Know Your Risk For Recurrent Bladder Cancer
- Once you’ve completed treatment for bladder cancer, you may think the scary part is over. And you’re right. But just like every other cancer, there’s a risk that your bladder cancer could come back.
- It’s important to continue screenings to catch the cancer in case it does come back because the recurrence rate for bladder cancer is very high — between 30% and 60%.
- Whether you have low-grade or high-grade bladder cancer, it’s important to know how at-risk you are for developing recurrent bladder cancer, as your maintenance screening plan will depend on your risk level.
“How do I make sure it doesn’t come back?” This is the question that probably just popped into your head. Well, it’s impossible to know for sure whether any cancer will come back, including bladder cancer.Read More
Know Your Risk
“I tell a patient who has a low-stage, low-grade tumor that (they) still have a risk of somewhere around 30 percent for this cancer to come back sometime in the next five years,” Dr. Jay Shah, staff surgeon and associate professor of urology at Stanford University, tells SurvivorNet.
But for patients who have high-grade bladder cancer that isn’t invading into the muscle wall of the bladder, Dr. Shah explains, “we know that those patients have a high risk of recurrence, and a fairly high risk of progressing to invasive bladder cancer.”
But for patients who have invasive bladder cancer, Dr. Shah says, “we worry that this is a cancer that’s figured out how to creep into the wall, and given enough time, it will continue to grow and creep, and creep out of the bladder. And that’s when bladder cancer becomes truly deadly — when it spreads to other parts of the bladder.”
Whether you have low-grade or high-grade bladder cancer, it’s important to know how at-risk you are for developing recurrent bladder cancer, as your maintenance screening plan will depend on your risk level, SurvivorNet experts say.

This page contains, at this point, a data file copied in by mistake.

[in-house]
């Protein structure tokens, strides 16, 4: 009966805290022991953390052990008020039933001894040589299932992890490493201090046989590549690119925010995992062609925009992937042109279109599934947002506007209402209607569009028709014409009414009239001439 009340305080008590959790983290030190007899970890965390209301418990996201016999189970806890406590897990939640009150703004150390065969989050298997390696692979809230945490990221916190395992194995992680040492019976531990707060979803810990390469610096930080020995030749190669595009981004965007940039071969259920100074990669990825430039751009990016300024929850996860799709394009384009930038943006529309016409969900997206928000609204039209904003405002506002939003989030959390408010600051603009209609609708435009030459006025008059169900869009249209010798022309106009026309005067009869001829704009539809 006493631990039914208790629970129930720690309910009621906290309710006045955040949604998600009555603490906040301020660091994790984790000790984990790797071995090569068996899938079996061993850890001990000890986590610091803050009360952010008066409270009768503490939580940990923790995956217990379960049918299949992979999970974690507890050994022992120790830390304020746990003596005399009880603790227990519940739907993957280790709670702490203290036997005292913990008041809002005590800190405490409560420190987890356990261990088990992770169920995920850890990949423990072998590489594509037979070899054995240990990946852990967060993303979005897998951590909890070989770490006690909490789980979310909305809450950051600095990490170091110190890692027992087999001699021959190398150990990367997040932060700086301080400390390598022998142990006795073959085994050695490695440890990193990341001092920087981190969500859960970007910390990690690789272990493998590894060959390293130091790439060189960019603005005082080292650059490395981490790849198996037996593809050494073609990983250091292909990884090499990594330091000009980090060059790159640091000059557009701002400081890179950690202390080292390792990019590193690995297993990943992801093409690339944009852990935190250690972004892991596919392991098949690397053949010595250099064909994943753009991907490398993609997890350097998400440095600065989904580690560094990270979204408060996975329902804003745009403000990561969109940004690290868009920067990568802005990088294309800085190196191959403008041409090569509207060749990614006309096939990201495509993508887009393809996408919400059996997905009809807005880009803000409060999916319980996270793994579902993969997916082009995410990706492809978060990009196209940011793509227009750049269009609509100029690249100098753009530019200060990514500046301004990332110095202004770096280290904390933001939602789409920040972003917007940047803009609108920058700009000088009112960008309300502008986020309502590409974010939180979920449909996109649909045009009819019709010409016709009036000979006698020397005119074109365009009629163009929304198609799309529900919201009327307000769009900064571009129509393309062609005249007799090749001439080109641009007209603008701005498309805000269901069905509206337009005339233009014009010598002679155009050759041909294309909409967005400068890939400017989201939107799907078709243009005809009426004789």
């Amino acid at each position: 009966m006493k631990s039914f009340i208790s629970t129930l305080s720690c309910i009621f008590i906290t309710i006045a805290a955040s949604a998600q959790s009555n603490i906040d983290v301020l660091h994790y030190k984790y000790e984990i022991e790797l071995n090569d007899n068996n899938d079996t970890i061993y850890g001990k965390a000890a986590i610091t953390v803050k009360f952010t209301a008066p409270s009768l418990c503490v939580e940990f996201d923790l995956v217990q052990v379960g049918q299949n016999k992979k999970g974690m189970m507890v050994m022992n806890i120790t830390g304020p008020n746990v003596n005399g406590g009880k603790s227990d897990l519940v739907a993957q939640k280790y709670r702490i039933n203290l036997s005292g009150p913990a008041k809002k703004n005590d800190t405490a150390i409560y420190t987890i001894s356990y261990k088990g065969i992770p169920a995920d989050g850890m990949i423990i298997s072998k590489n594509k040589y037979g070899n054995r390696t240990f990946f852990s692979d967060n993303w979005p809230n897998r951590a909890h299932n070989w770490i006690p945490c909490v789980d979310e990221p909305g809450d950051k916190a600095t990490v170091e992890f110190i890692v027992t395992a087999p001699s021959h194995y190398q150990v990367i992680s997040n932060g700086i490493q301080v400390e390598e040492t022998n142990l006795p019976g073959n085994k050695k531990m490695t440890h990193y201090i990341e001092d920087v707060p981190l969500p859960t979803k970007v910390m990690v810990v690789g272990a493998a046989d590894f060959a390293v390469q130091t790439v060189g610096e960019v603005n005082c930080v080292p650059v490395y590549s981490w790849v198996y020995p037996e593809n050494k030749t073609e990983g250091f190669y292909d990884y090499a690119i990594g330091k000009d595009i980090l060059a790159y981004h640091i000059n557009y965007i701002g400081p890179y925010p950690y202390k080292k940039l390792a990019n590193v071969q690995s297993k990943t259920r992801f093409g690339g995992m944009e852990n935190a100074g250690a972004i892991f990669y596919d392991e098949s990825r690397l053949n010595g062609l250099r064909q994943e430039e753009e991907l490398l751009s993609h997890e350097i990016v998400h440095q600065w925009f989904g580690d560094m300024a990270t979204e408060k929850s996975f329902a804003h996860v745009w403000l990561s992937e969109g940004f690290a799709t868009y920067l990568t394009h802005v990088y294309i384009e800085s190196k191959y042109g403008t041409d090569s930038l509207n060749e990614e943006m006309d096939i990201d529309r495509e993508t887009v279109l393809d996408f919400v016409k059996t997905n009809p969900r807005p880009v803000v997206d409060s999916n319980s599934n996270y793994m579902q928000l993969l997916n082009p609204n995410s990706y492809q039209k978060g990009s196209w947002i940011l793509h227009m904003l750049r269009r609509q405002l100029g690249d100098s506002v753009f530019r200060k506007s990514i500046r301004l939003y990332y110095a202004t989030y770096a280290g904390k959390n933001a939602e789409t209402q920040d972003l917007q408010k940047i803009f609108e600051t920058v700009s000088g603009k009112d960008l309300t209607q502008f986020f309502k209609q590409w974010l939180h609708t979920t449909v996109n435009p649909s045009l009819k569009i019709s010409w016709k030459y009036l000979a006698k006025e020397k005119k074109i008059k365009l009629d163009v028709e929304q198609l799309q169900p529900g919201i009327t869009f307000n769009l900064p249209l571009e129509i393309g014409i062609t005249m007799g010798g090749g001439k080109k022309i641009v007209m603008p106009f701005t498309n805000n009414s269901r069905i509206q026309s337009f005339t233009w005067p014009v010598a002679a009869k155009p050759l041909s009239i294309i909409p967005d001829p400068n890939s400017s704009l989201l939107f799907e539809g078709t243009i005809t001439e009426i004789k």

If You’re at Low Risk For Recurrent Bladder Cancer
For patients with low-grade bladder cancer, in order to screen for possible recurrence, your doctor will have to look inside your bladder at regular intervals.
“Someone who’s never had a diagnosis of bladder cancer before (and) is found to have one small, low-grade, low-stage tumor, we’ll plan to look back in with another cystoscopy (a procedure to look inside the bladder using a thin camera) in three months,” Dr. Shah says.
If that shows no signs of cancer growing again within the bladder, then your doctor will start looking every year. But, Dr. Shah explains, if the cancer is growing back, “then we’ll keep looking every three months, and keep scraping, scraping the tumors out as we have to.”
Dr. Shah further explains that doctors know that “if we put a particular medicine into the bladder one time right after we scrape out the tumor, the chance of that tumor coming back goes down by about 30 percent.” If you have a low-stage, low-grade tumor in your bladder, this is something you may see your surgeon talk to you about.
However, if you have low-grade bladder cancer and it comes back, usually when it comes back, it’s still also low grade and low stage, and not deadly. “But we don’t want to miss it, because a small percentage of them can turn into the bad kind,” Dr. Shah says.
If You’re at High Risk For Recurrent Bladder Cancer
The way doctors monitor patients who are at high risk for recurrent bladder cancer is through scans, Dr. Arjun Balar, medical oncologist and assistant professor of medicine at the Perlmutter Cancer Center at NYU Langone Health, tells SurvivorNet. “These include CAT scans and MRIs, and we have to actually look at the whole body — from neck to pelvis,” he says.
“We do chest, abdomen and pelvis imaging for patients who are at higher risk for recurrence,” Dr. Balar says. “I might do them every three months for the first 18 months. (For) other patients who are at lower risk, I might do every four months for the first 18 months.”
“Then after that, the scans are less frequent,” he adds. “The reason we do that is because we know that over time, the risk of recurrence diminishes. In fact, for patients to develop a recurrence of their bladder cancer after three years is actually quite uncommon. Therefore, we tailor our imaging approach, in terms of surveillance, to that risk.”
So, as Dr. Balar explains, for the first 18 months, imaging is more frequent. And after 18 months, the imaging transitions to every six months; after that — by the time a patient has hit the three-year mark — your doctor will transition to yearly imaging.